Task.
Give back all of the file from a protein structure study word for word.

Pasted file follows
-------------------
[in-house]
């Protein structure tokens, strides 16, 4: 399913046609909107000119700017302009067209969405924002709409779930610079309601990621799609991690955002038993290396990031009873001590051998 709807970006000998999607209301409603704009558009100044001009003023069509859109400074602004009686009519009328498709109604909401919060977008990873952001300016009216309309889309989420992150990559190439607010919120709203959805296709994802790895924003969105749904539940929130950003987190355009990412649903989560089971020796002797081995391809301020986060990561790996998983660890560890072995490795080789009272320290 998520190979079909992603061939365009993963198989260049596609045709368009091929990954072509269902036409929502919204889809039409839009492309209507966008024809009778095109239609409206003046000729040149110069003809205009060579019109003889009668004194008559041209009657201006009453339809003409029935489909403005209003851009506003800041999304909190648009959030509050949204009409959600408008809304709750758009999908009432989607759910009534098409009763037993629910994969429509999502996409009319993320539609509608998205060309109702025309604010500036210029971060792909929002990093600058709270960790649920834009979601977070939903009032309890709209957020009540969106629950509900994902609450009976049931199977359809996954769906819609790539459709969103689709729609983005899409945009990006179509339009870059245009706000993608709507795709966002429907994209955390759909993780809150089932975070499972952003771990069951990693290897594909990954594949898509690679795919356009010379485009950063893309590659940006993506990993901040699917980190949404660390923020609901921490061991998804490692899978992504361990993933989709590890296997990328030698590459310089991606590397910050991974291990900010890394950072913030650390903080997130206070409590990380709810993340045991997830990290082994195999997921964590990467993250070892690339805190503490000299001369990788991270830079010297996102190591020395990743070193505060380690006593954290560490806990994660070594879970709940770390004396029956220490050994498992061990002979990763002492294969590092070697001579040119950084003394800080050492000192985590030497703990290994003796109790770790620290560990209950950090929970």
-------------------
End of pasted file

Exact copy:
[in-house]
């Protein structure tokens, strides 16, 4: 399913046609909107000119700017302009067209969405924002709409779930610079309601990621799609991690955002038993290396990031009873001590051998 709807970006000998999607209301409603704009558009100044001009003023069509859109400074602004009686009519009328498709109604909401919060977008990873952001300016009216309309889309989420992150990559190439607010919120709203959805296709994802790895924003969105749904539940929130950003987190355009990412649903989560089971020796002797081995391809301020986060990561790996998983660890560890072995490795080789009272320290 998520190979079909992603061939365009993963198989260049596609045709368009091929990954072509269902036409929502919204889809039409839009492309209507966008024809009778095109239609409206003046000729040149110069003809205009060579019109003889009668004194008559041209009657201006009453339809003409029935489909403005209003851009506003800041999304909190648009959030509050949204009409959600408008809304709750758009999908009432989607759910009534098409009763037993629910994969429509999502996409009319993320539609509608998205060309109702025309604010500036210029971060792909929002990093600058709270960790649920834009979601977070939903009032309890709209957020009540969106629950509900994902609450009976049931199977359809996954769906819609790539459709969103689709729609983005899409945009990006179509339009870059245009706000993608709507795709966002429907994209955390759909993780809150089932975070499972952003771990069951990693290897594909990954594949898509690679795919356009010379485009950063893309590659940006993506990993901040699917980190949404660390923020609901921490061991998804490692899978992504361990993933989709590890296997990328030698590459310089991606590397910050991974291990900010890394950072913030650390903080997130206070409590990380709810993340045991997830990290082994195999997921964590990467993250070892690339805190503490000299001369990788991270830079010297996102190591020395990743070193505060380690006593954290560490806990994660070594879970709940770390004396029956220490050994498992061990002979990763002492294969590092070697001579040119950084003394800080050492000192985590030497703990290994003796109790770790620290560990209950950090929970």